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Westbrook v. United States

United States District Court, N.D. Mississippi, Oxford Division

April 11, 2018

MARCUS WESTBROOK PETITIONER
v.
UNITED STATES OF AMERICA RESPONDENT

          MEMORANDUM OPINION

          Sharion Aycock U.S. DISTRICT JUDGE

         This matter comes before the court on the motion of Marcus Westbrook to vacate, set aside, or correct his sentence under 28 U.S.C.A. §2255. The government has responded to the motion, and the matter is ripe for resolution.

         Facts and Procedural Posture

         Westbrook was indicted for aiding and abetting armed bank robbery in violation of 18 U.S.C.A. §2113(a) and (d) (Count I) and brandishing a firearm in the furtherance of a violent crime in violation of 18 U.S.C.A. §924(c)(1)(A) (Count II). ECF doc. 1. Westbrook pleaded guilty to Counts I and II. ECF doc. 60. As a result, Westbrook was sentenced to serve a term of 28 months on Count I and 84 months on Count II, to be served consecutively. ECF doc. 120. Westbrook appealed his sentence, which was affirmed on May 2, 2012. ECF doc. 142. On June 23, 2016, Westbrook filed a motion to vacate, set aside or correct his sentence pursuant to 28 U.S.C.A. §2255. ECF doc. 240. Westbrook asserts that, pursuant to the Supreme Court's decision in Johnson v. United States, 135 S.Ct. 2551 (2015), his conviction for aiding and abetting an armed bank robbery in Count I does not qualify as a crime of violence. As such, Westbrook argues that his sentence in Count II is improper. For the reasons discussed herein, Westbrook is not entitled to relief under 28 U.S.C.A. §2255.

         Scope of §2255 Review

         There are four grounds upon which a federal prisoner may seek to vacate, set aside, or correct his sentence: (1) that the sentence was imposed in violation of the Constitution or laws of the United States; (2) that the court was without jurisdiction to impose the sentence; (3) that the sentence exceeds the statutory maximum sentence; or (4) that the sentence is “otherwise subject to collateral attack.” 28 U.S.C. §2255; see United States v. Cates, 952 F.2d 149, 151 (5thCir.1992). The scope of relief under §2255 is the same as that of a petition for a writ of habeas corpus. Cates, 952 F.2d at 151.

         A defendant seeking relief under 28 U.S.C. §2255 may not do so to raise issues that could have been raised on appeal. United States v. Walling, 982 F.2d 447, 448-449 (10th Cir. 1992). A petitioner may not raise constitutional issues for the first time on post-conviction collateral review unless he shows cause for failing to raise the issue on direct appeal and actual prejudice resulting from the error. United States v. Pierce, 959 F.2d 1297, 1301 (5th Cir. 1992), cert. denied, 506 U.S. 1007 (1992); United States v. Shaid, 937 F.2d 228, 232 (5th Cir. 1991). The burden of showing “cause, ” an “objective factor external to the defense, ” rests with the petitioner. McCleskey v. Zant, 111 S.Ct. 1454, 1470 (1991). No other types of errors may be raised on collateral review unless the petitioner demonstrates that the error could not have been raised on direct appeal, and if not corrected, would result in a complete miscarriage of justice. Pierce, 959 F.2d at 1301; Shaid, 937 F.2d at 232. Further, if a claim is raised and considered on direct appeal, a defendant may not raise the issue in a later collateral attack. Moore v. United States, 598 F.2d 439, 441 (5th Cir. 1979).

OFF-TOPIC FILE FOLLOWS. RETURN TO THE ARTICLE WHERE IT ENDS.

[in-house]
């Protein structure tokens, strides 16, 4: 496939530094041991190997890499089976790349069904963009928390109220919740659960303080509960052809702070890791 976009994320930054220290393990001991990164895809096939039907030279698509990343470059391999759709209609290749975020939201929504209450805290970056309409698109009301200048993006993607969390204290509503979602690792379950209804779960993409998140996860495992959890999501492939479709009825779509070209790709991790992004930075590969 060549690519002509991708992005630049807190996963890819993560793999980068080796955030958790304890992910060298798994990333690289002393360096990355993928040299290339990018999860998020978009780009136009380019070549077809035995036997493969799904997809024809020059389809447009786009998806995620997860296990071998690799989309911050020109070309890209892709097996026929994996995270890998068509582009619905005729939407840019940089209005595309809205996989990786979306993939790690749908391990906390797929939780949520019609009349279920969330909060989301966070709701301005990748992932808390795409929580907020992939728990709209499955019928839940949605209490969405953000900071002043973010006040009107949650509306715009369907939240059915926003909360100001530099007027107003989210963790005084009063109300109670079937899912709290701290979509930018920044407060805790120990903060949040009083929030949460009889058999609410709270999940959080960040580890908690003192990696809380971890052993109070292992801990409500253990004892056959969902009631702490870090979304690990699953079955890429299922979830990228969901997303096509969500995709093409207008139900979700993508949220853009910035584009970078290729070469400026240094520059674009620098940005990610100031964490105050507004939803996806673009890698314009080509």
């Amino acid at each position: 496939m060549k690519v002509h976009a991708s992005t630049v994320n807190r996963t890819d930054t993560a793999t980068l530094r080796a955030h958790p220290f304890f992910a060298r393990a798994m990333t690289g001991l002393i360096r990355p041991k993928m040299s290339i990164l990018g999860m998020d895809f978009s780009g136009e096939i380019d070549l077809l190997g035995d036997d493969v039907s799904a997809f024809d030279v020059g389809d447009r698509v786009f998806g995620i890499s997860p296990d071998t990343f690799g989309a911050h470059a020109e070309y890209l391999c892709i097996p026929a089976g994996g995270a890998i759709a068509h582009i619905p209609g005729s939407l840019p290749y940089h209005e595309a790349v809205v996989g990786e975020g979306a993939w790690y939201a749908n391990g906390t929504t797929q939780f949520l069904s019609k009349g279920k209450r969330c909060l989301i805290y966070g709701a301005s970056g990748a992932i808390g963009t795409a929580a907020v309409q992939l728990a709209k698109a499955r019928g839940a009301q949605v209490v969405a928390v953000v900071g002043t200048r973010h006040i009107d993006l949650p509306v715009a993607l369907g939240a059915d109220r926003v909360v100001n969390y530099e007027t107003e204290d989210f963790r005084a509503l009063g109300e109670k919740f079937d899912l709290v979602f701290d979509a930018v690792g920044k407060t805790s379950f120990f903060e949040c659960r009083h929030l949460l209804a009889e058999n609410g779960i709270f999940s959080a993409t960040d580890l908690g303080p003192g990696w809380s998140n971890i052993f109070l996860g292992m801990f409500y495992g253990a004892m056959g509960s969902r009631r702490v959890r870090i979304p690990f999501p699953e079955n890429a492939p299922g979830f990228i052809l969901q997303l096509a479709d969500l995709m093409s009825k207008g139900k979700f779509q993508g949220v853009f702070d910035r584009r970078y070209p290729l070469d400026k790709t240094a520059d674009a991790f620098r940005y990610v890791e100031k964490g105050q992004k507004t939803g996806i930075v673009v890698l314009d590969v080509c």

The Johnson Decision

         Westbrook asserts that under Johnson, supra, his conviction for aiding and abetting an armed bank robbery is not a crime of violence and, as such, his conviction and sentence in Count II is invalid. In Johnson, supra, the Supreme Court considered the constitutionality of the “residual clause” of the Armed Career Criminal Act. The A.C.C.A. provides for the enhanced sentencing of a convicted felon who “has three previous convictions … for a violent felony or a serious drug offense, or both….” 18 U.S.C.A. §924(e)(1). The A.C.C.A. further defines a “violent felony” as a crime punishable by more than one year that:

(i) has as an element the use, attempted use, or threatened use of physical force against the person of another; or
(ii) is burglary, arson, or extortion, involves the use of explosives, or otherwise involves conduct that presents a serious potential risk of physical injury to another

18 U.S.C.A. §924(e)(2)(B)(emphasis added). The Johnson decision specifically addresses the “residual clause” of subsection (ii), which is italicized above. The Court found that, for the purposes of the A.C.C.A., “the indeterminacy of the wide-ranging inquiry required by the residual clause both denies fair notice to defendants and invites arbitrary enforcement by judges.” Johnson, 135 S.Ct. at 2557. As such, the Johnson Court ultimately held that the residual clause of the A.C.C.A. was unconstitutionally vague.[1] Id. at 2563.

         Westbrook's sentence

         However, Westbrook was not sentenced pursuant to the residual clause of the A.C.C.A., 18 U.S.C.A. §924(e)(2)(B)(ii), which was the subject of the Johnson decision. On the contrary, in Count I, Westbrook pleaded guilty to aiding and abetting armed bank robbery pursuant to 18 U.S.C.A. ยง2113(a) and (d). In Count II, Westbrook pleaded guilty to using, carrying, and ...


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